Summary

Patients and physicians certainly strive to achieve clear skin, but there is insufficient evidence illustrating the impact of total skin clearance from the patient perspective. This study by Strober et al looked at pooled data from nonplacebo arms of 3 phase-3 clinical trials studying brodalumab, a human anti-interleukin-17 receptor antibody that was approved in July by the federal Food and Drug administration for treating moderate to severe plaque psoriasis. The study compared outcomes for patients who achieved a Psoriasis Area and Severity Index (PASI) 100 response or a static Physician Global Assessment (sPGA)=0 (clear skin) response with patients who achieved a PASI 75-99 (but no full clearance) or sPGA=1 (almost clear). The results were based on Dermatology Life Quality Index (DLQI) and Psoriasis Symptom Inventory (PSI) scores. One study arm compared brodalumab with ustekinumab, a monoclonal antibody that blocks interleukins 12 and 23. A PSI score of 0 meant that the patient had symptom-free days. The DLQI score of 0/1 was achieved in patients with a PASI 100 in 80% of subjects, compared with a DLQI score of 0/1 in only 55% of those subjects achieving a PASI 75-99. The PSI score of 0 was achieved in 45% of subjects who achieved a PASI 100 response and only 8% for those subjects who achieved a PASI 75-99 response. Similar results were seen for sPGA of 0 versus 1. These differences were statistically significant with a value of <0.001. Based on these results, the authors concluded that complete skin clearance as measured by PASI 100 or sPGA=0 provides a clinically meaningful and statistically significant improvement in health-related quality of life as measured by DLQI and absence of psoriasis symptoms as measured by PSI. The PSI score of 0 meant that the patient had 100% symptom-free days. Therefore a PASI 100 or sPGA of 0 is clinically relevant to the patient.

IPC Expert Commentary

The overall comfort and improvement in quality of life is one of the most important driving forces in helping patients living with psoriasis feel satisfied with their treatment and can now be achieved safely and effectively with the advent of biologics. However, the significance to these patients of achieving a PASI 100 or sPGA of 0 has not been truly known. This pooled analysis shows that the impact is significant. There has been much controversy, however, on the treat-to-target goal that should be expected from any treatment offered to patients with psoriasis. Although PASI 100 or an sPGA of 0 may be desired by both the physician and patient alike, this goal might not be achieved nor maintained with the biologics currently available for a majority of patients. Therefore, over-promising and under-delivering is not a desirable position to be placed in during the course of treatment. This study also showed that a PASI 90 to <100 or sPGA of 1 was still important at reducing the DLQI and PSI, albeit not as significant as a PASI 100 or sPGA of 0. It is also a limitation that this pooled analysis focused on results from one main biologic medication (except for the one study arm that compared brodalumab to ustekinumab) and only measured outcomes at week 12 (end of placebo period) and week 52. Overall, however, it shows that PASI 100 or sPGA of 0 is important to patients in order to improve their symptom-free days and quality of life. – Ron Vender, Canada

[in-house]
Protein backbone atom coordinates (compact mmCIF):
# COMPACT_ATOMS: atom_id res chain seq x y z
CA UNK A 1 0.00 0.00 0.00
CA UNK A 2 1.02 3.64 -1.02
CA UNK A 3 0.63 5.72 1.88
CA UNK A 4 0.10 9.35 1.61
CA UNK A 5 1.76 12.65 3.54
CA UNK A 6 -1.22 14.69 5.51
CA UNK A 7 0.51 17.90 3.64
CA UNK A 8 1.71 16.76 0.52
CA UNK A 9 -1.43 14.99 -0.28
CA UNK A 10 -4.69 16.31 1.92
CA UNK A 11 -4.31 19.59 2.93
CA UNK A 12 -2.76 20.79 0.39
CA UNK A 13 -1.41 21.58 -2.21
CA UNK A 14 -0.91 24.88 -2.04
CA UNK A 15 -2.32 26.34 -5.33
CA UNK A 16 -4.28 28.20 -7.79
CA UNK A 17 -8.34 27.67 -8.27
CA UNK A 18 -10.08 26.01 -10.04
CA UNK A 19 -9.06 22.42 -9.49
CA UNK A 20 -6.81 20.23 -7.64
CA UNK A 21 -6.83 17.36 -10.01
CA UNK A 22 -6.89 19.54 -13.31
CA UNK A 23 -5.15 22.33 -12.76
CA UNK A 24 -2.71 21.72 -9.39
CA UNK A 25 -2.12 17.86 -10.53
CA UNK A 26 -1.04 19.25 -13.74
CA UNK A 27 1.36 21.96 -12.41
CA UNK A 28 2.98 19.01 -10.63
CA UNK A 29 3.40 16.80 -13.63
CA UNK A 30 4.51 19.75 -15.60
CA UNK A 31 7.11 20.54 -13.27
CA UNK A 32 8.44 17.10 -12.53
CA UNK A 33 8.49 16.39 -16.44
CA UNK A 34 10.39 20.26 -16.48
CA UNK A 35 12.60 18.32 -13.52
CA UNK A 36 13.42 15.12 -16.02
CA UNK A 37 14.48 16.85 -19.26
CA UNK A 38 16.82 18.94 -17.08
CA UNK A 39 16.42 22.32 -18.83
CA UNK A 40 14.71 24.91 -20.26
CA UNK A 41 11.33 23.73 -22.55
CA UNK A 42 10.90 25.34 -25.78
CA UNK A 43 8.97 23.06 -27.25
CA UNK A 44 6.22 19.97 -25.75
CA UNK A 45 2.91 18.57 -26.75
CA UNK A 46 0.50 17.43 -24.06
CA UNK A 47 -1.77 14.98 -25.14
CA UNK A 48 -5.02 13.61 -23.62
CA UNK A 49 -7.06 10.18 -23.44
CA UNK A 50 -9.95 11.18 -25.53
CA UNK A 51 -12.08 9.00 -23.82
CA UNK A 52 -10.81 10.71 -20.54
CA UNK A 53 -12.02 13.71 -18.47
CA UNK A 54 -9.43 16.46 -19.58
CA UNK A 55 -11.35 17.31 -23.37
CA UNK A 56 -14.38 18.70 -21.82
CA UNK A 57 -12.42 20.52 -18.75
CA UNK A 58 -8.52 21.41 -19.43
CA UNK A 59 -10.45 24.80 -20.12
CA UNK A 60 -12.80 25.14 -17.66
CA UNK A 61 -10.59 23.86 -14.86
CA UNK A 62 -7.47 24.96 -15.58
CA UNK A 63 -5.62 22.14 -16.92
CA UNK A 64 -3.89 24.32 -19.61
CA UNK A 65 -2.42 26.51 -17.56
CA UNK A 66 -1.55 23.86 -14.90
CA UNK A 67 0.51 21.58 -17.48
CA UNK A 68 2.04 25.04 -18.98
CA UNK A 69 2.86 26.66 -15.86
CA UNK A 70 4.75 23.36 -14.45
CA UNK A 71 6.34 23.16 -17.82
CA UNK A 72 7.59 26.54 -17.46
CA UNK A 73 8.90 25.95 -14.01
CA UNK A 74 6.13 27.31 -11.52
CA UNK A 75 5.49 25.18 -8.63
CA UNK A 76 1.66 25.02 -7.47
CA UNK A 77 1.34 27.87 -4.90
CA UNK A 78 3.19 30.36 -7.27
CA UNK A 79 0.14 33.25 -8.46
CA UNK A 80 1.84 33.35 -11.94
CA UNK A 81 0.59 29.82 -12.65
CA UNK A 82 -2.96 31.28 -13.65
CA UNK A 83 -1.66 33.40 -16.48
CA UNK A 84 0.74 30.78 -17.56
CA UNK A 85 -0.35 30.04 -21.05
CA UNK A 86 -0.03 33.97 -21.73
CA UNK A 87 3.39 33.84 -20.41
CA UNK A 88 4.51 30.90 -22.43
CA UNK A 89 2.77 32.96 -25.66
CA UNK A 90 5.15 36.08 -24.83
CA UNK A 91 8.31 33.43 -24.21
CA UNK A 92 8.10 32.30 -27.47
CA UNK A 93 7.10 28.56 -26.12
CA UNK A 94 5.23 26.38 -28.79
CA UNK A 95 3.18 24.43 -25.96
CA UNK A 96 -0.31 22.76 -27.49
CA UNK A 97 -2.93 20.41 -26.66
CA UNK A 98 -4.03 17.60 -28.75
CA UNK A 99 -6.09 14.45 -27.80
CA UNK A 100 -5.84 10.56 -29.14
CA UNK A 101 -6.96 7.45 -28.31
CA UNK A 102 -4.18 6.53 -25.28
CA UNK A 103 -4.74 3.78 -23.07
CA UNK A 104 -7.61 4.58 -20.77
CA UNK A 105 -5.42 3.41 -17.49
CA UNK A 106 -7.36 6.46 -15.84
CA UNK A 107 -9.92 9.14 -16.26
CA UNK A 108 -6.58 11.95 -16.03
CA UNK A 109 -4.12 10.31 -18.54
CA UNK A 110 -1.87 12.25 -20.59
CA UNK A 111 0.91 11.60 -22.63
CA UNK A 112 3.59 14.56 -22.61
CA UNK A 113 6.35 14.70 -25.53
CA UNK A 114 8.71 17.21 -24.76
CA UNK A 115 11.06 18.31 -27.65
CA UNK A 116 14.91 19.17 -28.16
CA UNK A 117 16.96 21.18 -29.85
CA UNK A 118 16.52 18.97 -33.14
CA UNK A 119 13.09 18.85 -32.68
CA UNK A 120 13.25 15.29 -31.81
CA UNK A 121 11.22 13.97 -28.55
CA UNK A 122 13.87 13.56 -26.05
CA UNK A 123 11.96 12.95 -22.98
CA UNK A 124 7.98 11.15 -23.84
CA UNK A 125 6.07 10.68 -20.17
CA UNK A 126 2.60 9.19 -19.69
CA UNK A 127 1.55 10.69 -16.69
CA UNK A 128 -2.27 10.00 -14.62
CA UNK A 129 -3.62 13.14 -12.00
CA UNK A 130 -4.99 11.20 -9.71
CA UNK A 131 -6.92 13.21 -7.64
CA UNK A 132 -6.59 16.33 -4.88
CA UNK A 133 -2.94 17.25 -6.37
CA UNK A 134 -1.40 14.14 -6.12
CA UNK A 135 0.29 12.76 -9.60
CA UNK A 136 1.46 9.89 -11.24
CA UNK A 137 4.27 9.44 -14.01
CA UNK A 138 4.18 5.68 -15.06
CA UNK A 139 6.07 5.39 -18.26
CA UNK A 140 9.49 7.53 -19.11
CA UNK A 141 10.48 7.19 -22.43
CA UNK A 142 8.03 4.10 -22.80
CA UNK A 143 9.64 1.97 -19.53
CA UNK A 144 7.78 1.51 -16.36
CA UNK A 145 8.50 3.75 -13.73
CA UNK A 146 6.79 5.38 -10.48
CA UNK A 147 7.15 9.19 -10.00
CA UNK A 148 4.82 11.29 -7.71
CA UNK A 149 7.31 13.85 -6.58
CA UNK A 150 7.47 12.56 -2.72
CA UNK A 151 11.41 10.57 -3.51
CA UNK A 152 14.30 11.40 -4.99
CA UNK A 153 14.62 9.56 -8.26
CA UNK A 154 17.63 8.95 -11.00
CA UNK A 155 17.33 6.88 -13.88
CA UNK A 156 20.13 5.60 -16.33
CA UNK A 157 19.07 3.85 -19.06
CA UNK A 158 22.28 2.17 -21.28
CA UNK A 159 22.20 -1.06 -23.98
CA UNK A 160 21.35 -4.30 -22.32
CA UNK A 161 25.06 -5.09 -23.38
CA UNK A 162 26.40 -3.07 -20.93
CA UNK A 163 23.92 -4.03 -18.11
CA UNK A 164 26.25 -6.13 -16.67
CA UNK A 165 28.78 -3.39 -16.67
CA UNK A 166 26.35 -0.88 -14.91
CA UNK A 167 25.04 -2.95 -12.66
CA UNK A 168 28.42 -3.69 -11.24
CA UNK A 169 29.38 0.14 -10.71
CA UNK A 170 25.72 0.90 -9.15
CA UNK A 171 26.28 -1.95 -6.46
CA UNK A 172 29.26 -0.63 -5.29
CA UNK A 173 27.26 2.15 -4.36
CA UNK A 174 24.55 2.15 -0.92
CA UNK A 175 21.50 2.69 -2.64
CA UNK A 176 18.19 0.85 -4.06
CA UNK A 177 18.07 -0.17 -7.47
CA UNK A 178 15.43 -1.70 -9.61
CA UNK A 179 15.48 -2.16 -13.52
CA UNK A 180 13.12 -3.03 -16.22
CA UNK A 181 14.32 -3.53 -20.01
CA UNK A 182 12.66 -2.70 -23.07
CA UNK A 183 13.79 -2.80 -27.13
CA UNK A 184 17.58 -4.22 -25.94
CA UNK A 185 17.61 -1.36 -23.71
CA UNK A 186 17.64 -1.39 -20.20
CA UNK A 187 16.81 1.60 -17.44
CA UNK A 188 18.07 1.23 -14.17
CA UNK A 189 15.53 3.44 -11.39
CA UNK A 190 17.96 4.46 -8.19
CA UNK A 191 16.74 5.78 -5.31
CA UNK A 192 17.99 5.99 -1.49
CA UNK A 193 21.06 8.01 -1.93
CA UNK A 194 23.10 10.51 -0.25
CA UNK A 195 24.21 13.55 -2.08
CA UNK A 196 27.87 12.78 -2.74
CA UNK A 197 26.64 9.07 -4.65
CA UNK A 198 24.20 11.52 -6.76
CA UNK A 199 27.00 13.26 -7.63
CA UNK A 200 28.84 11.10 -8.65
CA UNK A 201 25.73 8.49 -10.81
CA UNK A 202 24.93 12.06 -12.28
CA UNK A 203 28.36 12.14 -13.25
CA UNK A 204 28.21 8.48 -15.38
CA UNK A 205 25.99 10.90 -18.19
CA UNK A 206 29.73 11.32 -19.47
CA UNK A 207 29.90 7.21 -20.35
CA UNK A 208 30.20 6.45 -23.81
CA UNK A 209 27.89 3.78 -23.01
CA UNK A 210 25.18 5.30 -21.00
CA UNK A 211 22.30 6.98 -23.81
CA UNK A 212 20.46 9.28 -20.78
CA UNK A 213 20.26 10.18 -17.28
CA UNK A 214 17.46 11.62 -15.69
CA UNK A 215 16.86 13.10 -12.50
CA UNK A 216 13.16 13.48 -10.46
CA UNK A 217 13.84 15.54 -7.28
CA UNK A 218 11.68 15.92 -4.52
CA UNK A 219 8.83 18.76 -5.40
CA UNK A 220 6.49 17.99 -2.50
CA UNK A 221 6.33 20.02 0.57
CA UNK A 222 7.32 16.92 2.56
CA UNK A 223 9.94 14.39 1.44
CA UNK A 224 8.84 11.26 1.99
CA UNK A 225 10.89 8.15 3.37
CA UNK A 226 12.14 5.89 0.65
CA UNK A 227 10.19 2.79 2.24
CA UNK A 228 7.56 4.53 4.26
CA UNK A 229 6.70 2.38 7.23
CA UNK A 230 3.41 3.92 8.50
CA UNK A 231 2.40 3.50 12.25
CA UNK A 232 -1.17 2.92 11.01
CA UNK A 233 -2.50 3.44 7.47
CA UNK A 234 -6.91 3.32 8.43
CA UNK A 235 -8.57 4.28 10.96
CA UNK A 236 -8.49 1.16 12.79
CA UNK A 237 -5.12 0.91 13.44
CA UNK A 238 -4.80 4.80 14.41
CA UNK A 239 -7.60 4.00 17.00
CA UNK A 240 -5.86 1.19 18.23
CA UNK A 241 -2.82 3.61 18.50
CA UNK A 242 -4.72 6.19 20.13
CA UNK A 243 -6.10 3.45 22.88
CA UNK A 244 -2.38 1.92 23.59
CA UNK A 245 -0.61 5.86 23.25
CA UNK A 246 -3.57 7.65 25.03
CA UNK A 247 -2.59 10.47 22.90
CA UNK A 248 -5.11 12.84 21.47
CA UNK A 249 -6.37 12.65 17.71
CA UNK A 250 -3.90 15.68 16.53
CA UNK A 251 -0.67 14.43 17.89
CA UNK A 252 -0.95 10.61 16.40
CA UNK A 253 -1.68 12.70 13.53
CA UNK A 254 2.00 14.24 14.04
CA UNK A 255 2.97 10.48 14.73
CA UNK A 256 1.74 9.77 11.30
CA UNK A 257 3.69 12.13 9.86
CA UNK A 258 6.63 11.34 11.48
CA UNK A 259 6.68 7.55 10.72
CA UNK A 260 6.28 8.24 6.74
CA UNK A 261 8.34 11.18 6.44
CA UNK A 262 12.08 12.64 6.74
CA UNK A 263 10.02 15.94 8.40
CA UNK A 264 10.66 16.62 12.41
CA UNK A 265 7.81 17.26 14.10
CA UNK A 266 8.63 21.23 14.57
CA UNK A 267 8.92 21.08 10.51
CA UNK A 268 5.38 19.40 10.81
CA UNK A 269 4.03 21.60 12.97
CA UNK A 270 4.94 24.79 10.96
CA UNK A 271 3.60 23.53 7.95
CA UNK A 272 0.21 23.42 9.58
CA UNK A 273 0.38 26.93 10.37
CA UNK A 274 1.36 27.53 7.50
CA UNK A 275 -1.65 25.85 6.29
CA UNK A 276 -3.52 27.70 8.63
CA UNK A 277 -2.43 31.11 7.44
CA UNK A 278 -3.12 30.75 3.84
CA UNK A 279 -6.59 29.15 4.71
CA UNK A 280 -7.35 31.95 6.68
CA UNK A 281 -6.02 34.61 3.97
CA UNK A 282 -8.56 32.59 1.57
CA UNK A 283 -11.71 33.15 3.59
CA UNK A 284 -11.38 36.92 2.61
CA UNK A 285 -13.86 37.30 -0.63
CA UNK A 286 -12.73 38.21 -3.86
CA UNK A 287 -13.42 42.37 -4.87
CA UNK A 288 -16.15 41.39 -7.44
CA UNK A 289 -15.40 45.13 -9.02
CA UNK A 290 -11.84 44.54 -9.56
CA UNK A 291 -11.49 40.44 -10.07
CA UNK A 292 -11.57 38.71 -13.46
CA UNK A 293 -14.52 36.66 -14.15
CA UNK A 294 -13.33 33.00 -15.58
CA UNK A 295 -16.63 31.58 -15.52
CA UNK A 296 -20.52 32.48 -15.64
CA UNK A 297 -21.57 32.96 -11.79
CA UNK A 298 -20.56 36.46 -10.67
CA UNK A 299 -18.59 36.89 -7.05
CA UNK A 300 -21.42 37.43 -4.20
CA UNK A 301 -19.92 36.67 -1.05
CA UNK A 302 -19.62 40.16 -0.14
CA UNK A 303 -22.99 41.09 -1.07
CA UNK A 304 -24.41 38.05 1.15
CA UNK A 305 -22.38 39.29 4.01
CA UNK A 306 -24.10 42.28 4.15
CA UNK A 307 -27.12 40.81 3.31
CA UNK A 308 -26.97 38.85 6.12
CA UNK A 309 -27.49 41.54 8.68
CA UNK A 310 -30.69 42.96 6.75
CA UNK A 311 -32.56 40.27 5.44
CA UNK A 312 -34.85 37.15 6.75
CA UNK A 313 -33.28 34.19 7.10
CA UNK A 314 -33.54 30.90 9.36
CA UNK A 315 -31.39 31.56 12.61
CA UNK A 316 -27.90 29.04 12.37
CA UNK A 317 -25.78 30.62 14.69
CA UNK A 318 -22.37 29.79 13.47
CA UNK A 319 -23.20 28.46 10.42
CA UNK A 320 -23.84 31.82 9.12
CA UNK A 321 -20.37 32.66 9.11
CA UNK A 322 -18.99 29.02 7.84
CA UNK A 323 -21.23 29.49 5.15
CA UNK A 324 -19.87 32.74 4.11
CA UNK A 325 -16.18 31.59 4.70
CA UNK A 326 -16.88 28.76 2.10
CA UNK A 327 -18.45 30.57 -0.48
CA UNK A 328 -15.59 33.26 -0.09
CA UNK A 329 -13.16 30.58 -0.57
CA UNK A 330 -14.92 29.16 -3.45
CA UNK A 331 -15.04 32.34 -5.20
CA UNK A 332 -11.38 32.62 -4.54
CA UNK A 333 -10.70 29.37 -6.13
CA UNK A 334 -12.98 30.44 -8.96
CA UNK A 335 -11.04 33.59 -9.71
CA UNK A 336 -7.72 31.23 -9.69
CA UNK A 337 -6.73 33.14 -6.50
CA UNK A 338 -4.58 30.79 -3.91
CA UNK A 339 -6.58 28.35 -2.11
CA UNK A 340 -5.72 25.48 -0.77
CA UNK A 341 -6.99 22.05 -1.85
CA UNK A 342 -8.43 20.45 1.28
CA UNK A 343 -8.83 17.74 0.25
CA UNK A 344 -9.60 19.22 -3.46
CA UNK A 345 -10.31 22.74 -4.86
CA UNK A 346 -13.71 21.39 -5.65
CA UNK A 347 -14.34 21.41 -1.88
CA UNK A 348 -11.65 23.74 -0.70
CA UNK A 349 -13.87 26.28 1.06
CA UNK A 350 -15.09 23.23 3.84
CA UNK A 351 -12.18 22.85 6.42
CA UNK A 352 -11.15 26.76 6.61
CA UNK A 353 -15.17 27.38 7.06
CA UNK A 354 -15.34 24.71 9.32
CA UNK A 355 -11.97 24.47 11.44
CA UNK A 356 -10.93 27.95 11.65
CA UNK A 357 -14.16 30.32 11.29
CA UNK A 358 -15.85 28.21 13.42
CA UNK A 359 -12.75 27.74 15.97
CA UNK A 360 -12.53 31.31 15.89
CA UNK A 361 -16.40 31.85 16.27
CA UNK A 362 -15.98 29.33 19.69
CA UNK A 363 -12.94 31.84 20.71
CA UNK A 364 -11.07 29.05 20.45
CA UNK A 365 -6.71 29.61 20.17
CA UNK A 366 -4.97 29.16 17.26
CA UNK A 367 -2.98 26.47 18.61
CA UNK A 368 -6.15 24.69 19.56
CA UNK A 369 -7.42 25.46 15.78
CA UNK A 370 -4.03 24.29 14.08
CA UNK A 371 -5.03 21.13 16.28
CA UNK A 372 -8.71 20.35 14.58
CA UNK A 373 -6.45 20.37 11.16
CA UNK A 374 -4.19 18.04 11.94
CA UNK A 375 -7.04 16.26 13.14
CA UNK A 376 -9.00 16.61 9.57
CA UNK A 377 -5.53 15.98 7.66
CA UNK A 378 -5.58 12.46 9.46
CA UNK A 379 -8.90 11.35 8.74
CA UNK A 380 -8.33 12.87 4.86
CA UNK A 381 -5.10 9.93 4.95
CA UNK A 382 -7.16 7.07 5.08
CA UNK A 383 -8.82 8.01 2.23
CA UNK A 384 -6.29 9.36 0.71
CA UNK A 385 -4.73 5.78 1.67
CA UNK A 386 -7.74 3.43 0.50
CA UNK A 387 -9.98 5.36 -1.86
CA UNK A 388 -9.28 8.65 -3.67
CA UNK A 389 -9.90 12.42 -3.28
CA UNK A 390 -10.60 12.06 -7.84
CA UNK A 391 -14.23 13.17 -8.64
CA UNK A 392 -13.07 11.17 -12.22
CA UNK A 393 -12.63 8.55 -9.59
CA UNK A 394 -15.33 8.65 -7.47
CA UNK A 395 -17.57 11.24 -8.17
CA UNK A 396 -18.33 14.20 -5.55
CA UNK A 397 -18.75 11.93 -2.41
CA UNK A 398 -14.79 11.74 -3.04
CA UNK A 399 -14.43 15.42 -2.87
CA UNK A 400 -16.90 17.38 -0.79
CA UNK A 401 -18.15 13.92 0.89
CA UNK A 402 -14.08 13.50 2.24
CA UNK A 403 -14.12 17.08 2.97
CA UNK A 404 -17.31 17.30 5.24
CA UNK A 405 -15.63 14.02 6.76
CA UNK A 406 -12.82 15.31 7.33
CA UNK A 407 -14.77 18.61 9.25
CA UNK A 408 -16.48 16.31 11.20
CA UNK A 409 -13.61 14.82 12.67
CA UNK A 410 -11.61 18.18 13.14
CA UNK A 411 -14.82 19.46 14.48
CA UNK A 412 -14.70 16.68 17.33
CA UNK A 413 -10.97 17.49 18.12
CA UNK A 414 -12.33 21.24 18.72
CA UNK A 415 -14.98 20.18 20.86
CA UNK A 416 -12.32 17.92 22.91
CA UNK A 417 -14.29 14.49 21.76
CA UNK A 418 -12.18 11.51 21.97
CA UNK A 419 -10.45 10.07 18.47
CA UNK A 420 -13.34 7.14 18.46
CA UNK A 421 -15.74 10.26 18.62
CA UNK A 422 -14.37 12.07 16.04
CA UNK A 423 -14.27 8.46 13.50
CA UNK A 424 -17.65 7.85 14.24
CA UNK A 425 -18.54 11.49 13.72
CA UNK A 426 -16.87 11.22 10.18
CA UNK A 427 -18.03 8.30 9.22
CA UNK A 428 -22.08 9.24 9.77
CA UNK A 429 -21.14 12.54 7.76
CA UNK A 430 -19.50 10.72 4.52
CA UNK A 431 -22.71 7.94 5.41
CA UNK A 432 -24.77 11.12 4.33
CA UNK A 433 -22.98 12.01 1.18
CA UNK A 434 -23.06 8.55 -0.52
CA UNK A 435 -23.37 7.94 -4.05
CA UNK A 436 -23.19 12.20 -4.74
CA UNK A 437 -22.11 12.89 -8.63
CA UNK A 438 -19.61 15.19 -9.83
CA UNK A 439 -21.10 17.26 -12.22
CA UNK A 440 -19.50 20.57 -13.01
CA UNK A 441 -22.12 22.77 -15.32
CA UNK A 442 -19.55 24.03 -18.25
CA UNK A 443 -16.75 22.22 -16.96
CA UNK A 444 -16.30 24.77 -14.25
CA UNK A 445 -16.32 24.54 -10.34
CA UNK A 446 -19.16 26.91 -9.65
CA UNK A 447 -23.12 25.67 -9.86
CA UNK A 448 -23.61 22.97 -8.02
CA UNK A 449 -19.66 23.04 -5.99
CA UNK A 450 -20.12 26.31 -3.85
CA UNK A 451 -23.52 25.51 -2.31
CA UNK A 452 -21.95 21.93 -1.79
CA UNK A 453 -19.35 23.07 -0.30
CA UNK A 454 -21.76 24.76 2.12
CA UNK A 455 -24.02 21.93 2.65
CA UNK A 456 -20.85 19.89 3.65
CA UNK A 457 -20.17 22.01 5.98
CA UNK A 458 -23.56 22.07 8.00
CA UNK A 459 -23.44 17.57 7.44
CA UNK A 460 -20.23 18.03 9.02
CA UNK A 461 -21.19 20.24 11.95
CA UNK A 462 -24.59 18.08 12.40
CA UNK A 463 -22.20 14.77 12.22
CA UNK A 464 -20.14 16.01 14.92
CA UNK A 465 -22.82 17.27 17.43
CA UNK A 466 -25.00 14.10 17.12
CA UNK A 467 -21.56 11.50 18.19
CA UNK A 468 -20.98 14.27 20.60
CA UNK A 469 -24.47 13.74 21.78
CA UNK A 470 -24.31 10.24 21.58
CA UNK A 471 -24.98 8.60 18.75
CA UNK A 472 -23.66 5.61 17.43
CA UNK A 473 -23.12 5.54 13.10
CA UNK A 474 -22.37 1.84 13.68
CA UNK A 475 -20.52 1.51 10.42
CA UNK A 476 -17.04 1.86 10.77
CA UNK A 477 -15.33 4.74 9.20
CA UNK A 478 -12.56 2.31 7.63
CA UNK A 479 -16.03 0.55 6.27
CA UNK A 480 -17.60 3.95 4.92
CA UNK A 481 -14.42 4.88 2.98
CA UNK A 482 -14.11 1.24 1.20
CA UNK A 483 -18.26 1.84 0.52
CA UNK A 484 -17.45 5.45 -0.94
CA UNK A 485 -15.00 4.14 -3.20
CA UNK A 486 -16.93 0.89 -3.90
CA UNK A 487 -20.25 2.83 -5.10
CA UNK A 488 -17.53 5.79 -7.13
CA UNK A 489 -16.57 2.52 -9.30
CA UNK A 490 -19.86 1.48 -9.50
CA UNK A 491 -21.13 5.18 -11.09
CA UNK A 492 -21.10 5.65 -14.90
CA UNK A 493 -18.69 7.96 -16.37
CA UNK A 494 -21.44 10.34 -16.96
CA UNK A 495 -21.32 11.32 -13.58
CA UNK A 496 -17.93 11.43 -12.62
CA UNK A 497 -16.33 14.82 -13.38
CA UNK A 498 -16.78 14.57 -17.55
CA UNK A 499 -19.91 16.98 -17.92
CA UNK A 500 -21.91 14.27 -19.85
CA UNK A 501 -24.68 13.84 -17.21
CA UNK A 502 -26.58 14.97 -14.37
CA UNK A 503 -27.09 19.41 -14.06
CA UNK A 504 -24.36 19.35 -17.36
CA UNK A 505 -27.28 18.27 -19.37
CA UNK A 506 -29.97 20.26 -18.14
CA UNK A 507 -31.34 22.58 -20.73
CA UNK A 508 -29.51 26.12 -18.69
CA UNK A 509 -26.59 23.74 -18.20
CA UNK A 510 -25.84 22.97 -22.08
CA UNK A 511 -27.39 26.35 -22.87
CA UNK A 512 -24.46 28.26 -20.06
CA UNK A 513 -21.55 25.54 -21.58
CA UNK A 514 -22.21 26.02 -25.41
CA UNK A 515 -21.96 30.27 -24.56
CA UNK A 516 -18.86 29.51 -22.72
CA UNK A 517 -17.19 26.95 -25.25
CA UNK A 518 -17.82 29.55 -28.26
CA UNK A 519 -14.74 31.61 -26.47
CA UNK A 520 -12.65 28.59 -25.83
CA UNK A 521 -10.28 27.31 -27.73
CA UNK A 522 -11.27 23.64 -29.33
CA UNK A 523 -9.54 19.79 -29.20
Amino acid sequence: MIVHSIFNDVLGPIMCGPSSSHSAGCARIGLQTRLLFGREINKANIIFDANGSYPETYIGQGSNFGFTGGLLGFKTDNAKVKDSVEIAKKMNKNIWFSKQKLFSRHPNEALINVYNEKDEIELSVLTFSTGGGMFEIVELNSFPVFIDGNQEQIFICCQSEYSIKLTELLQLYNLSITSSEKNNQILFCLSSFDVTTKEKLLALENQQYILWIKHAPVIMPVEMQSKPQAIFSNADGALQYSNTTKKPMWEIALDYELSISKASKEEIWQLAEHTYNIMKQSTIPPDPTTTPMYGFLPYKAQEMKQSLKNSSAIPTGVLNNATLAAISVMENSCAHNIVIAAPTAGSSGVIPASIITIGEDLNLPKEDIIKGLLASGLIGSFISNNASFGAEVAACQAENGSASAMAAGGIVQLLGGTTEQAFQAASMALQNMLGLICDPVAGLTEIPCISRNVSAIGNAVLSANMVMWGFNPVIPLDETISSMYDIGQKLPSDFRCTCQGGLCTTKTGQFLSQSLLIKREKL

Link to PubMed
More
Close

Biologic therapy adherence, discontinuation, switching, and restarting among patients with psoriasis in the US Medicare population

Doshi JA, Takeshita J, Pinto L, et al. J Am Acad Dermatol. 2016 Jun;74(6):1057-1065.e4. Biologics 2016
Summary